Jim Nantz and Tony Romo had an interesting final few minutes during today’s AFC Divisional playoff game between the Chiefs and Browns.

The game itself was crazy enough, with wild momentum swings and a key injury to Patrick Mahomes that knocked him out of the game and put his status for the remainder of the postseason into doubt. Late in the contest, with the Chiefs facing third and long and the Browns out of timeouts, backup quarterback Chad Henne scrambled and dove for a first down, and Romo seemed convinced he’d gained enough yards to seal a win for Kansas City.

Romo’s decibel level there was certainly wild, while Nantz was a bit more measured in his response, perhaps because he’d seen Henne’s arm hit the ground on any of the replays that showed him clearly short of the line to gain. (An aside: that was a hell of a spot by the officials.)

That meant the Chiefs had fourth and inches, with the clock running. Romo fully expected Henne was going to attempt to draw a penalty from the Browns, and then call timeout at the last second to avoid a delay of game. That would have given Andy Reid time to consider whether he’d be going for it to win the game in his own territory, or punting it back to Cleveland with more than a minute left on the clock.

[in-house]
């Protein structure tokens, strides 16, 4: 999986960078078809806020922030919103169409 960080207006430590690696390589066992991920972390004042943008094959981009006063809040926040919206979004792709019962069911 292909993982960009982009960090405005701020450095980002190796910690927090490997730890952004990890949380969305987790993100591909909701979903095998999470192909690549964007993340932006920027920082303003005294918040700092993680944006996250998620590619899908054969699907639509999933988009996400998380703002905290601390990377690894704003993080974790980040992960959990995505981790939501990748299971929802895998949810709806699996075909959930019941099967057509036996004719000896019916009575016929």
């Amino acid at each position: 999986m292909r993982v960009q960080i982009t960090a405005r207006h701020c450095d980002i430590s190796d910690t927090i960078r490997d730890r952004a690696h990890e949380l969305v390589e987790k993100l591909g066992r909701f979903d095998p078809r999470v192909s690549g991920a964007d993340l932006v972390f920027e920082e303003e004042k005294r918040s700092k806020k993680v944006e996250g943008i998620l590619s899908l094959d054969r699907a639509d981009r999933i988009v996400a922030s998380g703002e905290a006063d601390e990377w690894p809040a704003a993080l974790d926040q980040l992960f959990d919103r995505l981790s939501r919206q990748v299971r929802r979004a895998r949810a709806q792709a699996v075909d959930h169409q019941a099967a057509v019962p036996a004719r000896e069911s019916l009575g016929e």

Unfortunately for Cleveland, Andy Reid had different ideas, fooling the Browns as much as he’d fooled Romo and snapping the ball to play for the win, a decision that couldn’t have made Romo any happier.

Romo sounds like he’s about to jump out of the booth to congratulate Andy Reid in person. His excitement was fairly justified, too; that’s an all-time call from Reid. If anything, Romo being so certain the Chiefs weren’t going to run a play only added to the surprise for viewers, and highlighted just how the Browns could be caught so off-guard in that scenario as well.

It was a hell of a game, and hopefully Mahomes can get healthy as soon as possible.

About Jay Rigdon

Jay is a writer and editor for The Comeback, and a contributor at Awful Announcing. He is not a strong swimmer.